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President Joe Biden speaks on Friday at Carnegie Mellon University’s Mill 19 to tout his administration’s investment in infrastructure.
President Biden set to visit Pittsburgh this afternoon
By Brian Sherry, Contributing Editor • April 17, 2024
SGB hosts last meeting of the school year 
By Emma Hannan, Staff Writer  • April 17, 2024
Satire | A better use for editorial space
By Anna Ehlers, Contributing Editor • April 17, 2024

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President Joe Biden speaks on Friday at Carnegie Mellon University’s Mill 19 to tout his administration’s investment in infrastructure.
President Biden set to visit Pittsburgh this afternoon
By Brian Sherry, Contributing Editor • April 17, 2024
SGB hosts last meeting of the school year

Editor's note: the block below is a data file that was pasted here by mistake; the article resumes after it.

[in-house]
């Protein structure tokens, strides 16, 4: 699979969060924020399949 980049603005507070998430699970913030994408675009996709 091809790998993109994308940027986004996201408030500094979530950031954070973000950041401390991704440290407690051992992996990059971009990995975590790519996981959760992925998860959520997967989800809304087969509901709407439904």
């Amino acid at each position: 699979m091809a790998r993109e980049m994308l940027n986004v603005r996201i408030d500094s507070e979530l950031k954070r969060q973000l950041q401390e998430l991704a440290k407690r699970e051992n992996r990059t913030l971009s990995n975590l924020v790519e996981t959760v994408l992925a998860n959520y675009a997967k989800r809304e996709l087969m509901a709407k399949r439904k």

By Emma Hannan, Staff Writer  • April 17, 2024
Satire | A better use for editorial space
By Anna Ehlers, Contributing Editor • April 17, 2024

Opinion | I read 71 books last year … here are the best 5

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Thalia Sifnakis | Staff Illustrator

Hello, my lovelies, and welcome back to Anna’s annual edition of “I am incapable of loosely committing to any hobby, so I either do everything at full force or not at all, so here is an account of the best books I read last year because I read an absurd amount of books per my aforementioned commitment disease,” which is a concise and catchy title to encompass this article. My editors love me and my painful but grammatically justifiable run-on sentences, I swear.

Anywho, let’s get into the meat of it, shall we? I like reading. A lot. And each year, I publish a curated list of the best books that I read, and why I think you should read them. Even if you pick just a single book from this list to indulge in, my modest heart will fill with joy. These are not the only books that I rated five stars last year, but I tried to pick the best books I read that I think people may not otherwise hear about this year. Hopefully, with the new year, this list will have at least a few new reads for you.

  1. Women in Love” by D.H. Lawrence